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Hawaii has weather, Ohio has climate

15 Dec 2021 | News Roundup

Just as the ghouls were out in force two weeks ago blaming BC floods on climate change despite the contrary evidence and the IPCC’s reluctance to make such claims, so also they rushed to blame this week’s devastating Ohio tornadoes on warming. Including President Biden saying “the fact is that we all know everything is more intense when the climate is warming – everything. And, obviously, it has some impact here…” and NBC, which opine-reported that “Meteorologists have said climate change most likely made the tornado outbreak worse”. Never mind that tornadoes need unusually cold air to get going (which is why they are virtually non-existent in the tropics), or that the IPCC has only low confidence in any trends in total US tornado events, or that the long term trend in severe tornadoes is downward, not upward, as is the trend in normalized tornado damage. Everything bad is climate. Except, that is, recent flooding in Hawaii accompanied by heavy rain, blizzard warnings and a foot of snow in the mountains. Instead, the New York Times assures us, “It’s Not That Weird”. See, cold is just weather.

In Hawaii, we didn’t even get talk of “atmospheric rivers”. Instead NBC, in a climate-free piece, explained that “The weather system responsible for all that rain is a Kona Low, a seasonal cyclone that pulls deep tropical moisture over Hawaii.” And in another, that “The National Weather Service’s prediction center said it’s common to see snow above 11,000 feet in Hawaii. The state’s third-tallest peak, Haleakala, which stands at just over 10,000 feet, only records snow every two to three years.” So what happened to climate change? Well, “Parts of Alaska’s Yukon Delta are also expected to see whiteout conditions with 70 mph winds, blowing snow and a light accumulation of new snowfall, the National Weather Service said. More winter weather is expected in the lower 48 this weekend, with forecasters calling for a swath of heavy snowfall across the Upper Midwest and Great Lakes.” Egad. What? Winter weather in early December in much of the United States? And here we thought children wouldn’t know what snow was, all storms were climate driven and relentless heat was closing in. (Mind you AccuWeather in reporting that “Record-shattering cold has gripped Alaska and refuses to let go” immediately added “Much of the U.S. has been experiencing a fall heat wave” lest people get the wrong idea.)

From Paul Homewood we also hear that the severe flooding of November 1951 hit the Rhone and Po valleys as well as England. And if you didn’t hear it, if you didn’t hear of severe flooding in November 1951 at all and somehow had the idea that flooding is a new thing due to climate breakdown, well, you didn’t get that one from us.

Outside the window, now firmly closed where we live against the freezing cold, it’s almost as though weather is variable. (Like Arctic sea ice.) As Tony Heller recently observed, “It’s been almost 14 years since the Australian Bureau of Meteorology and the Sydney Morning Herald announced the Australian permanent drought.” Specifically on January 4 2008, though a couple of years later it rained so hard it supposedly lowered global sea levels. Despite which the experts again predicted permanent drought in 2020, and linked it to the wildfires. Instead of which by March 2021 southeast Australia saw more flooding, which lingered. So guess what? “Catastrophic fires and devastating floods are part of Australia’s harsh new climate reality.” Yup. That’s Michael Mann talking. Or raving, about “a dystopian future that alternates between Mad Max and Waterworld.”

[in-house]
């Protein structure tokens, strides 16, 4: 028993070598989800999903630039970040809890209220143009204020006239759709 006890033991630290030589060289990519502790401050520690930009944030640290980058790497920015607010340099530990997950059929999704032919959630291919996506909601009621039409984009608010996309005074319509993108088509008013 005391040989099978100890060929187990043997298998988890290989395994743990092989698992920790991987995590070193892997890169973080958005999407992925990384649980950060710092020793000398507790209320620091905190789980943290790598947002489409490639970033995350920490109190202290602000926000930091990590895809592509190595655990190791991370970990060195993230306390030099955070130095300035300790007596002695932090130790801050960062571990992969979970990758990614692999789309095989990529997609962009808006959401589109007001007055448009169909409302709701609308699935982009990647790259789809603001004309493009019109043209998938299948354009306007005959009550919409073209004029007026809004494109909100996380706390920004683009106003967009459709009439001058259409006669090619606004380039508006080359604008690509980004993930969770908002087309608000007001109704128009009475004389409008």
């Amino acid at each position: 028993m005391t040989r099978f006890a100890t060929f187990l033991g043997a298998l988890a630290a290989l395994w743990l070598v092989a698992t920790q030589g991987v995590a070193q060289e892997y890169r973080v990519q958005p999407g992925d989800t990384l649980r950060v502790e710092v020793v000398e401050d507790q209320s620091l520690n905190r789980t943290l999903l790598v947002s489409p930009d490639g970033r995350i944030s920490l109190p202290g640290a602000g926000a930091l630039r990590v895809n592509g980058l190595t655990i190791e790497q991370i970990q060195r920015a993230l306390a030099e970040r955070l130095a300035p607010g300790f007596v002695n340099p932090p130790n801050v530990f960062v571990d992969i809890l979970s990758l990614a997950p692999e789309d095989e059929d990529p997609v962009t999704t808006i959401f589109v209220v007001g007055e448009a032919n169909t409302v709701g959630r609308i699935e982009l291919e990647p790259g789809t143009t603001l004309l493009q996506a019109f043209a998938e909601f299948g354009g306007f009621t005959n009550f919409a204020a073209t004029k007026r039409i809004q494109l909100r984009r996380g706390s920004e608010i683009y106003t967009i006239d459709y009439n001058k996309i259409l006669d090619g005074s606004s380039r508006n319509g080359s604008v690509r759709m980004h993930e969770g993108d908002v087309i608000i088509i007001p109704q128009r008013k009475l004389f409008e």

Heller also quoted a poem about “A land of sweeping plains, Of ragged mountain ranges, Of droughts and flooding rains” which rather calls to mind Ray Conlogue’s jibe in Impossible Nation about the Canada First movement in which “Torrents of terrible verse by any number of writers described the rocks, the rivers, the twisted pines, the vaulting mountains.” Not least because they are roughly contemporaneous; Dorothy Mackellar’s “My Country” celebrating Australia’s “beauty and her terror” was written in 1908, a time perhaps of poetic but not of climate emergency.

We won’t recap the whole Heller video. But it does mention that disastrous Australian floods in 1974 were blamed on, wait for it, climate change, specifically the coming ice age; he quotes a news story that leads with “Worldwide and rapid trends towards a mini Ice Age are emerging from the first long term analyses of satellite weather pictures”. But we will thank a viewer for alerting us to the fact that Australia’s 1974-75 bushfire season saw 117 million hectares burn, as against just 19 million in climate-ravaged 2020-21, while 1850-51 saw at least 5 million hectares go up in smoke.

Buoyed by such data, we are moved to warn you to beware the flood of rubbish claims caused by climate change.

4 comments on “Hawaii has weather, Ohio has climate”

  1. IN REGARDS TO THE TORNADO ACTIVITY IN KENTUCKY, BACK IN THE FALL OF 2020WHEN HURRICANES WERE
    MORE ACTIVE, I NOTICED THERE WERE NO REPORTS OF TORNADOES. THE MWS REPORTED 650 FEWER TORNADOES
    IN 2020 THAN IN 2019. WHY DIDN'T WE HEAR MORE ABOUT THIS IN 2020?

  2. Just remember the fundamental law of climate change. If it's nice, it's weather. If it's nasty, it's climate change.

  3. When I first read Ayn Rand's 'Atlas Shrugged' back in the early 60's, I never could have dreamed that I would someday live in an even worse dystopia than the fictional one she created. These days, a bastard quotation keeps running through my thoughts. 'Where is John Galt?'

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